Probably the best writing tip that anyone has given me is that the last sentence of any given paragraph I write should often be the topic sentence of the next paragraph. Once this was pointed out to me, I noticed it in almost all of my writing and often in student writing as well. This error probably happens because it’s natural to build up a paragraph until it connects to the next point to be made. But how we write is not how we read. Often I can go through a first draft and move the last sentence of many paragraphs to the beginning of the next.
Bonus tip: When a colleague read a draft of my book manuscript, he said that I should try to shorten break up the paragraphs, because the paragraphs would appear longer on the printed page. Sure enough, when the proofs arrived, he was right.
Following Alan Jacobs and Boone Gorges, here is a brief report on my year in technology.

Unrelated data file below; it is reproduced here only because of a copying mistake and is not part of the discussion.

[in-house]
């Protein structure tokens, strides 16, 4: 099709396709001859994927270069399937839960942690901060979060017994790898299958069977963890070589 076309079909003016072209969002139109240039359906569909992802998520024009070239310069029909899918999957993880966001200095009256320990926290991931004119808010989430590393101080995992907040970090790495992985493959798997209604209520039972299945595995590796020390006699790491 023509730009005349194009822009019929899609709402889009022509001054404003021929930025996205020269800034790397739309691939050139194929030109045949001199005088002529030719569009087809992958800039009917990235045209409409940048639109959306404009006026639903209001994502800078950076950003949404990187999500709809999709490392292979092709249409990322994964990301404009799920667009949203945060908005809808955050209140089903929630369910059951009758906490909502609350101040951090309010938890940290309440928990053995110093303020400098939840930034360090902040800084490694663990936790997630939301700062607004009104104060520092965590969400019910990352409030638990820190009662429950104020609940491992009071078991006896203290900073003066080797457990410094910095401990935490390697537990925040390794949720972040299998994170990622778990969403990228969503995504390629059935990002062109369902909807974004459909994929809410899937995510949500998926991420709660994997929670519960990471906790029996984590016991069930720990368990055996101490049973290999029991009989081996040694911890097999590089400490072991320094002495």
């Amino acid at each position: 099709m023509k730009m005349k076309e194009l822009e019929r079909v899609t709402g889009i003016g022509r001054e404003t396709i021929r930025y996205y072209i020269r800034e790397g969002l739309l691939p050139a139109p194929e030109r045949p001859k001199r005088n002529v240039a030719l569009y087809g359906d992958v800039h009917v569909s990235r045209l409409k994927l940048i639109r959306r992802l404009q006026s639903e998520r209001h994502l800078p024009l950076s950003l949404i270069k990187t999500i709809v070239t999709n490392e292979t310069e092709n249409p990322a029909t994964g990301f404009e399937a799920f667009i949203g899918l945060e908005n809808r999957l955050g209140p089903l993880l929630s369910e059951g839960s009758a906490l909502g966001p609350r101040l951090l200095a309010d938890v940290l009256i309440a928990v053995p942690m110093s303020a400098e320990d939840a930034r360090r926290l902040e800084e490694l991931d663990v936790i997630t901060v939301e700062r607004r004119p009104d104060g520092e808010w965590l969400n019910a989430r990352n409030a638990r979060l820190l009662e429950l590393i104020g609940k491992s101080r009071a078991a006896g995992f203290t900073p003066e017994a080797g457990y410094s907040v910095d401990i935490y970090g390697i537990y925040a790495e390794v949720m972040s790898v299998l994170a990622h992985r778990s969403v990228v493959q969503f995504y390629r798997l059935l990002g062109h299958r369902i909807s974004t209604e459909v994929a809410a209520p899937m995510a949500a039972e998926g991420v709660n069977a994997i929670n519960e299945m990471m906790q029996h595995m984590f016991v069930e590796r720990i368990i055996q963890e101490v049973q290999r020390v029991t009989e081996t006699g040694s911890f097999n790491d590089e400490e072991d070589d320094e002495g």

Compared to the list of technologies that I used in 2014, not much has changed. My preferred tools for writing remain Markdown, Pandoc, LaTeX, and Vim, with Zotero for citations. I’ve never had a system for taking notes that entirely pleased me. After a brief flirtation with an open wiki notebook, following the lead of Caleb McDaniel and Jason Heppler, I gave it up this year. The idea still seems sounds, but in practice I’m unwilling to have all my notes public, the separation of public and private notes was onerous to maintain, and a fair bit of my note-taking is in the form of “lab notebooks” for which a different system is necessary. At the moment all of my notes are in plain text in a Dropbox directory, which I can access on iOS with 1Writer or on computers in Vim. Perhaps someday I will return to a private wiki.
For computational history, R maintained pride of place. It is astonishing how much better and easier to use the language has become since I started to teach it to grad students a couple of years ago. For one project I was able to do everything from machine learning on Mason’s computing cluster to interactive visualizations in Shiny. I foresee a lot more D3.js in my future, but mostly to make interactive R packages.
Continue reading “My year in tech 2016”